Beginning of Preface: The book I am writing about was published by Tyndale House Publishers. I am employed by Tyndale House Publishers, and received a free copy of the book from them. While I have never written a book review that was more than two sentences before, and while my employer did not ask me to write a book review, I wanted to because this is truly a good book in so many ways. While it is nice that my pseudo-endorsement is used in the front of the book and the author mentions my name in the acknowledgements, that had nothing to do with why I am writing this post. End of Preface.
The first time I heard anything about Imaginary Jesus was probably about a year before the book actually came out. I was in a meeting where we were brainstorming titles for a book in production. This was the kind of brainstorming session where we were strongly encouraged to say everything that popped into our heads and say any title we could think of, even if it seemed outrageous or inappropriate. As I was leaving to get back to the rest of my day, someone stopped me and we had this exchange:
Book Person: Hey Adam, would you read a book where Jesus gets punched in the face in the first chapter?
Book Person: No, well, not really.
Adam: Oh. Well, yes, yes I think I would like to read that book, what’s it called?
Book Person: Imaginary Jesus.
Adam: Oh. (walks away confused and skeptical)
Note: I can’t fully remember the actual conversation word for word, but there were at least three people talking to me, and descriptions of Blue Like Jazz, Kurt Vonnegut and I think Cavalier and Clay were thrown out to help. This is like The Message version of that conversation.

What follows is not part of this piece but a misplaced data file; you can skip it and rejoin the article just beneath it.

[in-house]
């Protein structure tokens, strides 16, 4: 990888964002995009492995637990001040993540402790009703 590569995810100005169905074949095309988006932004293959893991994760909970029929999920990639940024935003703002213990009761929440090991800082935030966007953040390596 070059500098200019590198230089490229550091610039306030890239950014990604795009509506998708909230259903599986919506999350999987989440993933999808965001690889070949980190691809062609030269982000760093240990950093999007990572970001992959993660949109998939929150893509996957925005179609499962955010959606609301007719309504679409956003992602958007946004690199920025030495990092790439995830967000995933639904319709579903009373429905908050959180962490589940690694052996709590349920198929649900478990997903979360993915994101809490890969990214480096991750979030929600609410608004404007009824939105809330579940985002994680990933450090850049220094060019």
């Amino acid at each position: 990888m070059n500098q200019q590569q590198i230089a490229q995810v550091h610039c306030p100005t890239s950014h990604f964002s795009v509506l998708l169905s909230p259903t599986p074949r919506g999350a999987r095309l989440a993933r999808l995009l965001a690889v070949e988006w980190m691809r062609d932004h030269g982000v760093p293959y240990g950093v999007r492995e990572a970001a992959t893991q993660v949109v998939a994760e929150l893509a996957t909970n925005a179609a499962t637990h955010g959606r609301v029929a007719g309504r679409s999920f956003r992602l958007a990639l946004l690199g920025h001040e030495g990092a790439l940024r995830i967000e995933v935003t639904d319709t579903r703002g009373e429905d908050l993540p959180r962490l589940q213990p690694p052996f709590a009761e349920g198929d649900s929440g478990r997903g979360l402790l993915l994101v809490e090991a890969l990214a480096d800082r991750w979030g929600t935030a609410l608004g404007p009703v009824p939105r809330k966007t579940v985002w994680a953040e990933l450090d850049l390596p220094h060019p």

I was immediately simultaneously skeptical and interested. My first reaction was that someone was trying to become the “Christian Kurt Vonnegut” or that Tyndale was trying hard to create the next Blue Like Jazz craze. I hadn’t read really any Christian fiction, and wasn’t really interested in reading any, so I pushed it to the back of my brain where it’s safe, warm, and cozy.
A few months later an intern approached my desk with several cover design images for Imaginary Jesus and asked me some questions about which one I liked the most. I ranked them, and became intrigued. This led me to see if I could track down a copy of the manuscript so I could take a look for myself. (At the time the current cover was not my favorite, but now looking back I can see that it’s the perfect choice out of the choices given).
My first impression of Imaginary Jesus? This is not like other Christian fiction books, this is not like other Christian books, this is not like other books.
I’ve read some reviews where people said they thought about quitting reading after a few pages but they were glad they kept going, or people who it took them awhile to catch on to what was going on. From page one I could see that Matt was writing the kind of book that was going to keep me hooked, and satisfy many parts of what I usually look for in a book to read.
I’m famously quoted on the third page of the endorsements in the front of the book: “When I read Imaginary Jesus, I laughed so hard milk came out of my nose…and I wasn’t even drinking any.” Adam Sabados – Just Some Guy